When the muscles and ligaments on the floor of the pelvis stretch and weaken, they may provide insufficient support for the uterus. When this occurs, the uterus can slip down into or protrude from the vagina. This condition is known as uterine prolapse.

While it can happen to women of any age, it is more common in postmenopausal women who have experienced one or more vaginal deliveries. Other contributing factors include tissue damage during pregnancy or childbirth, estrogen loss, and repetitive straining over the years.

If uterine prolapse disrupts your normal life or makes you uncomfortable, you should seek treatment for this condition.

Supervised Exercise and Medications

In moderate cases of uterine prolapse, it may be possible to correct or minimize the condition by maintaining a healthy weight and avoiding lifting heavy objects to minimize pressure on the supportive pelvic structure.

Along with providing advice on a healthy diet, a health care professional can show you the correct way to perform exercises that strengthen pelvic muscles.

Vaginal Pessary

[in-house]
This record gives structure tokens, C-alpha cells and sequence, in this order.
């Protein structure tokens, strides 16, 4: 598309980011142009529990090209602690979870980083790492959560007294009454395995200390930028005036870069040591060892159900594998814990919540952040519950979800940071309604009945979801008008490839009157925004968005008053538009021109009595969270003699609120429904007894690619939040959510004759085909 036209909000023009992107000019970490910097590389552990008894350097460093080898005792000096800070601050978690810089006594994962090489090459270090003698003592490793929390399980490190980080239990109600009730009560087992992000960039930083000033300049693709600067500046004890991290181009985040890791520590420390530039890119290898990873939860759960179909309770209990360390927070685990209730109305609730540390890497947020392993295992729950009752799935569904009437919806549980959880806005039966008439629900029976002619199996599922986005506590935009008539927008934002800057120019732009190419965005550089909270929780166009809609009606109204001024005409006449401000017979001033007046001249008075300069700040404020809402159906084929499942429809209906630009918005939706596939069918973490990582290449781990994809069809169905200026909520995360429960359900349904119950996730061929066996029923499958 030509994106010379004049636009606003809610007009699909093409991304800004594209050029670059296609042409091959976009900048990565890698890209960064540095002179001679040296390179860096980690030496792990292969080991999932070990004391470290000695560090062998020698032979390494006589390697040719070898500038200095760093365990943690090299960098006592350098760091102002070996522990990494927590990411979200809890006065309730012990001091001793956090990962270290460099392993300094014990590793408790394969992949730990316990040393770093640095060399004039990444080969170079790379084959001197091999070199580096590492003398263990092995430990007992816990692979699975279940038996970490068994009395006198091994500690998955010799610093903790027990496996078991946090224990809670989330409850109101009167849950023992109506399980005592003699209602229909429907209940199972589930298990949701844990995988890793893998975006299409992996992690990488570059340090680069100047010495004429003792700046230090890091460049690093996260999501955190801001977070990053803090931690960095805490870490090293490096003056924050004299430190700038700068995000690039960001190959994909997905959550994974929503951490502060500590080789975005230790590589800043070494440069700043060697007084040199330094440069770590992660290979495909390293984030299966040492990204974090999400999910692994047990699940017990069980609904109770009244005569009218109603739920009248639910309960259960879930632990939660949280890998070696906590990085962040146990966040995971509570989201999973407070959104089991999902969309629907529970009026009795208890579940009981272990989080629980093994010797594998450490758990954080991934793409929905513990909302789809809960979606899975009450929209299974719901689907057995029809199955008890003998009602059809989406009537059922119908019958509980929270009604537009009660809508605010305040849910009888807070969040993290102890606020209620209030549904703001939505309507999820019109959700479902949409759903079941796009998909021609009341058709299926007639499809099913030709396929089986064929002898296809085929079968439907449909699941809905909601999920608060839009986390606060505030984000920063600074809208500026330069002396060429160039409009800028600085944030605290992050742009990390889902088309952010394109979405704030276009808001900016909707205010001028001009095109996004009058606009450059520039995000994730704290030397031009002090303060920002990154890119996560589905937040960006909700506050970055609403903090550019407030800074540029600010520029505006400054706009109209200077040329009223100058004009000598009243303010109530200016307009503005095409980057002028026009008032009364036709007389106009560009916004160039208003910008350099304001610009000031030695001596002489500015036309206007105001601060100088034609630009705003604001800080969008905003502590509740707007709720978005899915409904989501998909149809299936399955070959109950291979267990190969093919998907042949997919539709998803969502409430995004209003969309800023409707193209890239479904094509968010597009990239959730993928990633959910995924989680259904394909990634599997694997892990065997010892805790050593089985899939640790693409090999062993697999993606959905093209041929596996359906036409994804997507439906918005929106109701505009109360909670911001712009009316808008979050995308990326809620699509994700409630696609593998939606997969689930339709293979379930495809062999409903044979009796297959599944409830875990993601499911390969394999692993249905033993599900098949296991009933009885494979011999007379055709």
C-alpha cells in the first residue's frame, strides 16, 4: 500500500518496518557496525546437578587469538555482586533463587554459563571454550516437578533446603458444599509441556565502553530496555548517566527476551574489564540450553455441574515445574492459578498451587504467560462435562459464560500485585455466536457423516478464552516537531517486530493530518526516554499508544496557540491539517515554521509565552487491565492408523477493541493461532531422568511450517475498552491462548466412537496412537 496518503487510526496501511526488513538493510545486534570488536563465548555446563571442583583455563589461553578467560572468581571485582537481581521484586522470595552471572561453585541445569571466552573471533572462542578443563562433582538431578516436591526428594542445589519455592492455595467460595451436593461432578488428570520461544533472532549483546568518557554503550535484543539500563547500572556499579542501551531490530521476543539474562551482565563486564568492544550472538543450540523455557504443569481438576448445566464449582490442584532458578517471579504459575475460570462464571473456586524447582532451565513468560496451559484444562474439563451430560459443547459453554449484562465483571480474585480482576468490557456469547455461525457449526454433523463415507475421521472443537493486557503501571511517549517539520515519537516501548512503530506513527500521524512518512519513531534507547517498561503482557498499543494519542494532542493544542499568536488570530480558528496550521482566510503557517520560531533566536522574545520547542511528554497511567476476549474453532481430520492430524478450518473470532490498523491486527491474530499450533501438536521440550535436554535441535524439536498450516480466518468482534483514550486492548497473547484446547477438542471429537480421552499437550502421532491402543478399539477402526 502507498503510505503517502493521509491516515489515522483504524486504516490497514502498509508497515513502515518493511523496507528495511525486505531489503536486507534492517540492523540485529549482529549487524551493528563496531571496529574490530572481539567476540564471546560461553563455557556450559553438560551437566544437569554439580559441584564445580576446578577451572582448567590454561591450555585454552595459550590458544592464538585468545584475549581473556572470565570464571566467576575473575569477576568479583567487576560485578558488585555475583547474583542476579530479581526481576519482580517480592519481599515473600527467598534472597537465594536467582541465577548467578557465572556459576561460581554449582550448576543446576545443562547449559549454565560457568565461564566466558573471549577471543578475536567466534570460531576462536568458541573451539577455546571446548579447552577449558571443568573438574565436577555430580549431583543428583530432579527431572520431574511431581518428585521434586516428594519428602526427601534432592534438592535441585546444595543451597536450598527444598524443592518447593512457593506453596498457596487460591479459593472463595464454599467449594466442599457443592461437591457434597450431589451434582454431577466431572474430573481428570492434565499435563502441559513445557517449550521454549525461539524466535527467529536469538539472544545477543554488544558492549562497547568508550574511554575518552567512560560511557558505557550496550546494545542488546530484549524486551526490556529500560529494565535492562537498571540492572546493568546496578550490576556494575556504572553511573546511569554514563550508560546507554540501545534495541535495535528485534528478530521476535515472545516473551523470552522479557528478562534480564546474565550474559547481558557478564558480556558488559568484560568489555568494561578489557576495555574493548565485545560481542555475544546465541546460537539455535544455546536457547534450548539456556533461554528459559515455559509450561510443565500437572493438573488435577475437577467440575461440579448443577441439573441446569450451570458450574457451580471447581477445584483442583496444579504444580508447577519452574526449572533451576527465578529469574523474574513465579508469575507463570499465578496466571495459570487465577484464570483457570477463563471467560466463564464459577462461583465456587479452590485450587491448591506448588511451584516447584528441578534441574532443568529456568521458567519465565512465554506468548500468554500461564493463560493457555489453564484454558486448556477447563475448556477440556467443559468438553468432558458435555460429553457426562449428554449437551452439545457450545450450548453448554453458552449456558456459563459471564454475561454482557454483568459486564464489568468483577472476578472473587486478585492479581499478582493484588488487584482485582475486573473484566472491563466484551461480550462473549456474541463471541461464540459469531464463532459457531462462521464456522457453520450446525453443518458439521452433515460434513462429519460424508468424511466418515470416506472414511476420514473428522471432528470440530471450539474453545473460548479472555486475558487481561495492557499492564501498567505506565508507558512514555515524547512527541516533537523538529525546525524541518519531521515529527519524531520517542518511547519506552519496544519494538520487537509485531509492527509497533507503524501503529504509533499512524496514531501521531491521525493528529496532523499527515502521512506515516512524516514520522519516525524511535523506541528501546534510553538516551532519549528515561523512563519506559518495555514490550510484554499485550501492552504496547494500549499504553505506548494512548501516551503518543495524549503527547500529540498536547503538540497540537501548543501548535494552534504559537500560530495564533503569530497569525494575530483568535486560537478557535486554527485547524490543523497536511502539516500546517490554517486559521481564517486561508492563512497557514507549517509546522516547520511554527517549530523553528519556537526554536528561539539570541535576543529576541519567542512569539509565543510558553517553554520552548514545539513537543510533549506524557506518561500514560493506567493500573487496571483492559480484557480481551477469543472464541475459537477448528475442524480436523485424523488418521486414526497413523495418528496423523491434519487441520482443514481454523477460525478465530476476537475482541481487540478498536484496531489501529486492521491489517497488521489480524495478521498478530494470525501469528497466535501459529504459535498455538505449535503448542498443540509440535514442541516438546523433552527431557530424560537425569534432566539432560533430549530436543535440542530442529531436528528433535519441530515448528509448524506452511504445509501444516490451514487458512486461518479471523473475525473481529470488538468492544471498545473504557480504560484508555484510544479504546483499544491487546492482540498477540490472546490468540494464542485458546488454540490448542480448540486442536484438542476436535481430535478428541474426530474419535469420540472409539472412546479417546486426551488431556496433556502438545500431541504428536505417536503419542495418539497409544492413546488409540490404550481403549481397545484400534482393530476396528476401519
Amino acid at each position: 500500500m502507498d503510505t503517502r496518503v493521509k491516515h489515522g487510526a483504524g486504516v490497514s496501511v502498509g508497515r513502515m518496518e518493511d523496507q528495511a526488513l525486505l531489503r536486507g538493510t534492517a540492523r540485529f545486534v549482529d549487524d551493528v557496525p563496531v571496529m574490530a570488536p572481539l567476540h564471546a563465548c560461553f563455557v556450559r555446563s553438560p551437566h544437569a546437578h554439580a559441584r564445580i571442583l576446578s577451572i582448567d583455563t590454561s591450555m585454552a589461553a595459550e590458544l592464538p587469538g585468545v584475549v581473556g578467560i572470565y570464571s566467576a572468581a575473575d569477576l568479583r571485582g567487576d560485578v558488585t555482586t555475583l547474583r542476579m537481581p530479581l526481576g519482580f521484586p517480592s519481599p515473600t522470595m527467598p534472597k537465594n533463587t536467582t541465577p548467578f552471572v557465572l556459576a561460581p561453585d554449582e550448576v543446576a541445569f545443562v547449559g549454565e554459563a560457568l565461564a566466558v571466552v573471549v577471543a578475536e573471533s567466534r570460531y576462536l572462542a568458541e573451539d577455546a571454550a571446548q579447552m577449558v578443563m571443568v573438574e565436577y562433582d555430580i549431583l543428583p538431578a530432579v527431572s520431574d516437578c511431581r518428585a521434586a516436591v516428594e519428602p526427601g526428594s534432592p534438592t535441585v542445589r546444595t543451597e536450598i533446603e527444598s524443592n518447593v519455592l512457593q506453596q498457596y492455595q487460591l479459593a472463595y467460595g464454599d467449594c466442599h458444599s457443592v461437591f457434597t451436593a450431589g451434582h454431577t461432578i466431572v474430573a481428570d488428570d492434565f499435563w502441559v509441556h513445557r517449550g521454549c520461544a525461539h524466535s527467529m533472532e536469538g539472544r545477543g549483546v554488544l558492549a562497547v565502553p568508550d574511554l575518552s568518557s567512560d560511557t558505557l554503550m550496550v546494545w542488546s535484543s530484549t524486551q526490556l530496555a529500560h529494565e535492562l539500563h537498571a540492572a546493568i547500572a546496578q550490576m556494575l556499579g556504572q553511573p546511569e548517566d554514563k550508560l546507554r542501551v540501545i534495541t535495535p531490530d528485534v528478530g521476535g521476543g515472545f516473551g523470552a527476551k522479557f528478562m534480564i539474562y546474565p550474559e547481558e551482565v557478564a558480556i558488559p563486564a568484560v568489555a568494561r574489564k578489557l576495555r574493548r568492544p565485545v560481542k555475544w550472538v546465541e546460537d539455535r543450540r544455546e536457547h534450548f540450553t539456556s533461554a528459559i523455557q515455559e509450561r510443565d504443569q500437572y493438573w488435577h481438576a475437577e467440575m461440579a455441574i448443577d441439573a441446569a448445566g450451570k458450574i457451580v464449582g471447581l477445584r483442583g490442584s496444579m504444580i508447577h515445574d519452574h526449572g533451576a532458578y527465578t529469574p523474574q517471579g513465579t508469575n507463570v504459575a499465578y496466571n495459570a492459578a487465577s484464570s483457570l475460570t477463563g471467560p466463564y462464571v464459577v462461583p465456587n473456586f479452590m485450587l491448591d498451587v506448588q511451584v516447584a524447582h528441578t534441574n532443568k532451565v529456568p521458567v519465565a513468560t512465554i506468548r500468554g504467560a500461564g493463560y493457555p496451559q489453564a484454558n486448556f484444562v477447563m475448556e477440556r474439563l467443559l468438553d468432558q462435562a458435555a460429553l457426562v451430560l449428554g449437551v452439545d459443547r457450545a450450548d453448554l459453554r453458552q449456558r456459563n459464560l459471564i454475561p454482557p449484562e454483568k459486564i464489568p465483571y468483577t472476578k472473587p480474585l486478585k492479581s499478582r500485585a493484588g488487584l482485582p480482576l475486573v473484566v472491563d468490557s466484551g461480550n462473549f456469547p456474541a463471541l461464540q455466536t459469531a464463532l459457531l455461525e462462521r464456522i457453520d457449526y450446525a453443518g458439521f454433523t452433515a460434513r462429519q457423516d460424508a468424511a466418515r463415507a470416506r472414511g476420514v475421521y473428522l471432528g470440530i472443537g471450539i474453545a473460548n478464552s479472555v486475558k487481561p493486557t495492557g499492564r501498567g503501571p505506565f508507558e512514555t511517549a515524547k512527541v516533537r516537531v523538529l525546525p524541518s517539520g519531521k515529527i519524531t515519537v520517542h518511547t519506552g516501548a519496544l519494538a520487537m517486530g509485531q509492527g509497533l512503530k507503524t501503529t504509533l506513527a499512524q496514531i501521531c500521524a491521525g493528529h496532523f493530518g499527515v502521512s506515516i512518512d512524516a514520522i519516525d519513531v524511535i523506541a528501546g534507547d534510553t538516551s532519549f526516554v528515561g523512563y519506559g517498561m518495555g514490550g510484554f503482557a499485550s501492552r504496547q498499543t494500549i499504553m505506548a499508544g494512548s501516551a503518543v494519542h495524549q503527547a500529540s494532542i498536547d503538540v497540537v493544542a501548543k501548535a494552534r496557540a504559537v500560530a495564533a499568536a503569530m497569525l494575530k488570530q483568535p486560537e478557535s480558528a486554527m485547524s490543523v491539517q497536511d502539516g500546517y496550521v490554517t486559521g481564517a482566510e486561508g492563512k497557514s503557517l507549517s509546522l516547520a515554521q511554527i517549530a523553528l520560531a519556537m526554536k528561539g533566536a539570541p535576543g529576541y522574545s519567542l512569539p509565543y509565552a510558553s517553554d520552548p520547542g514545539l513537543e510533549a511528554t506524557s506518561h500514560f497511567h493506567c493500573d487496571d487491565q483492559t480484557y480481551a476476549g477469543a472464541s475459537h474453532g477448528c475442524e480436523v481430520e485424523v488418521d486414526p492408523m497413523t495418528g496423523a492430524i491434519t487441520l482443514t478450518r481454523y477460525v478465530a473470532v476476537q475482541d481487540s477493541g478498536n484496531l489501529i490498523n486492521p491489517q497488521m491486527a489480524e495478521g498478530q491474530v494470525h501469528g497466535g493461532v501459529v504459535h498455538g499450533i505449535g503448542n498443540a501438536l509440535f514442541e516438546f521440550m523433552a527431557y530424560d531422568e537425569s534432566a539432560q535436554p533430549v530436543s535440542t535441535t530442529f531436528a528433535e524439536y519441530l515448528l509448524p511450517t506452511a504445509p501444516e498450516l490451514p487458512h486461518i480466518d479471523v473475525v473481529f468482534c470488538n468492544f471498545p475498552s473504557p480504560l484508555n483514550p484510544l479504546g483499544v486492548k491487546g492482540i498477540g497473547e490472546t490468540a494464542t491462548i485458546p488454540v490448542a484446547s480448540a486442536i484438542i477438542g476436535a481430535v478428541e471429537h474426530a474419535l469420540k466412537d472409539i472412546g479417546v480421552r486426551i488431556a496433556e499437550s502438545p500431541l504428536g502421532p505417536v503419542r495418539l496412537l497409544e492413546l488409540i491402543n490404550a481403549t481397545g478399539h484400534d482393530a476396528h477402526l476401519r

Another option is to wear a supportive device known as a vaginal pessary that fits inside your vagina to hold the uterus in place. Used on a temporary or permanent basis, the device is available in different shapes and sizes.

Your symptoms and internal measurements will help the medical team select the appropriate device. While some pessaries can be left in place for extended periods, others must be removed overnight and reinserted the following day.

During the fitting, you will receive guidance on how to insert, remove and clean the pessary.


In cases where other options are ineffective, surgery may be required. The procedure may be performed through the vagina or an abdominal incision. Minimally invasive laparoscopic surgery may also be an option.

Depending upon your age and whether you wish to become pregnant in the future, surgery may be able to repair the uterus.

During surgery, the surgeon may also correct issues with your urethra, bladder, rectum and vaginal walls. In severe cases, the uterus can be removed in a procedure known as a hysterectomy.

If you are experiencing problems due to a prolapsed uterus, contact the office of Dr. Sherry Thomas today to schedule a consultation. We will evaluate your condition and discuss your medical history as well as any concerns you may have. We will work with you to develop the best course of treatment for your individual circumstances.